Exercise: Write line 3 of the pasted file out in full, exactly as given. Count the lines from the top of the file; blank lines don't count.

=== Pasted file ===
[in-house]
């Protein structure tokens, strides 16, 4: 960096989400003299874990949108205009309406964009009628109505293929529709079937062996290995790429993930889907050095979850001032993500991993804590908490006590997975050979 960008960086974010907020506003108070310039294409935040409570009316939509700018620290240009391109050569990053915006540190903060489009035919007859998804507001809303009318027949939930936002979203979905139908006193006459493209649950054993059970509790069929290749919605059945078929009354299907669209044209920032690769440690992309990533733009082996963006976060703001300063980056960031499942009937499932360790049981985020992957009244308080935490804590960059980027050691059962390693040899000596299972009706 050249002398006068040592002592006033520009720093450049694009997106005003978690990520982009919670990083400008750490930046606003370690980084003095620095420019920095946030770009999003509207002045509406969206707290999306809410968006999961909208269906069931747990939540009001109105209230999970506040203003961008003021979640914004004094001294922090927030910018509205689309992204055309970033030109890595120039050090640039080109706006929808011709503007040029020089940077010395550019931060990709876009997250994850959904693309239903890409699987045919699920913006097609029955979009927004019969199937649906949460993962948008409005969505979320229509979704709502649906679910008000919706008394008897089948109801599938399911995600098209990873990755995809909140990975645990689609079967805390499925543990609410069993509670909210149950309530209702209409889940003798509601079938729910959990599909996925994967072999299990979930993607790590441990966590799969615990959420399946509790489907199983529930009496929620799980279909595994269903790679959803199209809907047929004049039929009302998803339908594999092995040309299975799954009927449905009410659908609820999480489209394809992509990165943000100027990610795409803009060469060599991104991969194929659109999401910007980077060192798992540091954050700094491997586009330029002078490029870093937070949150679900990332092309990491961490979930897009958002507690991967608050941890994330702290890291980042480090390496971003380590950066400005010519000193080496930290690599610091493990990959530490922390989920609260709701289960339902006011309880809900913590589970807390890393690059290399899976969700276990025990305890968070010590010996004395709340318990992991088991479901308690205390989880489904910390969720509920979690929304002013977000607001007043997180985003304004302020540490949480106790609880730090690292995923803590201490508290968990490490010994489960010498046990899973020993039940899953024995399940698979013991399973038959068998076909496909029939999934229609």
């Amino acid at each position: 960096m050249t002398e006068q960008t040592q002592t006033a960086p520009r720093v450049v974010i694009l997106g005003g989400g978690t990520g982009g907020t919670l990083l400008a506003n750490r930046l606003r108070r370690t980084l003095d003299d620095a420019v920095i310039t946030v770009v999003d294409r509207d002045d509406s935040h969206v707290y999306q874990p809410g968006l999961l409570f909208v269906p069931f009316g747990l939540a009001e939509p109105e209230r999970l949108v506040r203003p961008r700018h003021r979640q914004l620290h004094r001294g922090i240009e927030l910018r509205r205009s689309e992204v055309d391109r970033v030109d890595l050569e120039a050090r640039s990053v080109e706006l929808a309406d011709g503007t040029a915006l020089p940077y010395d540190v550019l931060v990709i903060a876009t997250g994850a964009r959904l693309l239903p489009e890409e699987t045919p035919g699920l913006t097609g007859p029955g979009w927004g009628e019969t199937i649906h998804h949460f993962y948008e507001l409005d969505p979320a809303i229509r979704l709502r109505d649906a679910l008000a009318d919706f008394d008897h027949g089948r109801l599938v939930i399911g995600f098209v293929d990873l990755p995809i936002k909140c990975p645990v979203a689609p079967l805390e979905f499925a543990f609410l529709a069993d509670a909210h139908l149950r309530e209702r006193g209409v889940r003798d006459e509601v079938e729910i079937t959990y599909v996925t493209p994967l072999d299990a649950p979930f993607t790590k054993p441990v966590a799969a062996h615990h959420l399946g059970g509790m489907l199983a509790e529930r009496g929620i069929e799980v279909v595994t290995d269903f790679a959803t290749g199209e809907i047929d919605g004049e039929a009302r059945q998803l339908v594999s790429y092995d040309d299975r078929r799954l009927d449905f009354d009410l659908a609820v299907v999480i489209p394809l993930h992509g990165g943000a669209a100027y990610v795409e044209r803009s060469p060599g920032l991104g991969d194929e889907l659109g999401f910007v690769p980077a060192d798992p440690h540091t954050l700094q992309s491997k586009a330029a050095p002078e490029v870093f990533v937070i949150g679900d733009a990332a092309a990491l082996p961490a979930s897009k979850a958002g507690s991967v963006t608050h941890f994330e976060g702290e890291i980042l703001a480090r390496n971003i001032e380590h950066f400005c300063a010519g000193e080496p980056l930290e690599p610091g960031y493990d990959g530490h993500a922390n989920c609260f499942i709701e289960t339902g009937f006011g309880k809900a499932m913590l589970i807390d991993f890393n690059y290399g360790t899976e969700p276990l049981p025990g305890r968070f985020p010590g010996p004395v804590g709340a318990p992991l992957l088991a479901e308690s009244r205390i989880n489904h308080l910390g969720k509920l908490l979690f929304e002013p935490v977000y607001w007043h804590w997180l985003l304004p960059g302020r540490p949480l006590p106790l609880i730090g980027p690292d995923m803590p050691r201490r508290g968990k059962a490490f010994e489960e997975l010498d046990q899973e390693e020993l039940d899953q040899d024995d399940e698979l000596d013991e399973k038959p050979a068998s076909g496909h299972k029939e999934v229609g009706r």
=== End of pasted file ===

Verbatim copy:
């Amino acid at each position: 960096m050249t002398e006068q960008t040592q002592t006033a960086p520009r720093v450049v974010i694009l997106g005003g989400g978690t990520g982009g907020t919670l990083l400008a506003n750490r930046l606003r108070r370690t980084l003095d003299d620095a420019v920095i310039t946030v770009v999003d294409r509207d002045d509406s935040h969206v707290y999306q874990p809410g968006l999961l409570f909208v269906p069931f009316g747990l939540a009001e939509p109105e209230r999970l949108v506040r203003p961008r700018h003021r979640q914004l620290h004094r001294g922090i240009e927030l910018r509205r205009s689309e992204v055309d391109r970033v030109d890595l050569e120039a050090r640039s990053v080109e706006l929808a309406d011709g503007t040029a915006l020089p940077y010395d540190v550019l931060v990709i903060a876009t997250g994850a964009r959904l693309l239903p489009e890409e699987t045919p035919g699920l913006t097609g007859p029955g979009w927004g009628e019969t199937i649906h998804h949460f993962y948008e507001l409005d969505p979320a809303i229509r979704l709502r109505d649906a679910l008000a009318d919706f008394d008897h027949g089948r109801l599938v939930i399911g995600f098209v293929d990873l990755p995809i936002k909140c990975p645990v979203a689609p079967l805390e979905f499925a543990f609410l529709a069993d509670a909210h139908l149950r309530e209702r006193g209409v889940r003798d006459e509601v079938e729910i079937t959990y599909v996925t493209p994967l072999d299990a649950p979930f993607t790590k054993p441990v966590a799969a062996h615990h959420l399946g059970g509790m489907l199983a509790e529930r009496g929620i069929e799980v279909v595994t290995d269903f790679a959803t290749g199209e809907i047929d919605g004049e039929a009302r059945q998803l339908v594999s790429y092995d040309d299975r078929r799954l009927d449905f009354d009410l659908a609820v299907v999480i489209p394809l993930h992509g990165g943000a669209a100027y990610v795409e044209r803009s060469p060599g920032l991104g991969d194929e889907l659109g999401f910007v690769p980077a060192d798992p440690h540091t954050l700094q992309s491997k586009a330029a050095p002078e490029v870093f990533v937070i949150g679900d733009a990332a092309a990491l082996p961490a979930s897009k979850a958002g507690s991967v963006t608050h941890f994330e976060g702290e890291i980042l703001a480090r390496n971003i001032e380590h950066f400005c300063a010519g000193e080496p980056l930290e690599p610091g960031y493990d990959g530490h993500a922390n989920c609260f499942i709701e289960t339902g009937f006011g309880k809900a499932m913590l589970i807390d991993f890393n690059y290399g360790t899976e969700p276990l049981p025990g305890r968070f985020p010590g010996p004395v804590g709340a318990p992991l992957l088991a479901e308690s009244r205390i989880n489904h308080l910390g969720k509920l908490l979690f929304e002013p935490v977000y607001w007043h804590w997180l985003l304004p960059g302020r540490p949480l006590p106790l609880i730090g980027p690292d995923m803590p050691r201490r508290g968990k059962a490490f010994e489960e997975l010498d046990q899973e390693e020993l039940d899953q040899d024995d399940e698979l000596d013991e399973k038959p050979a068998s076909g496909h299972k029939e999934v229609g009706r």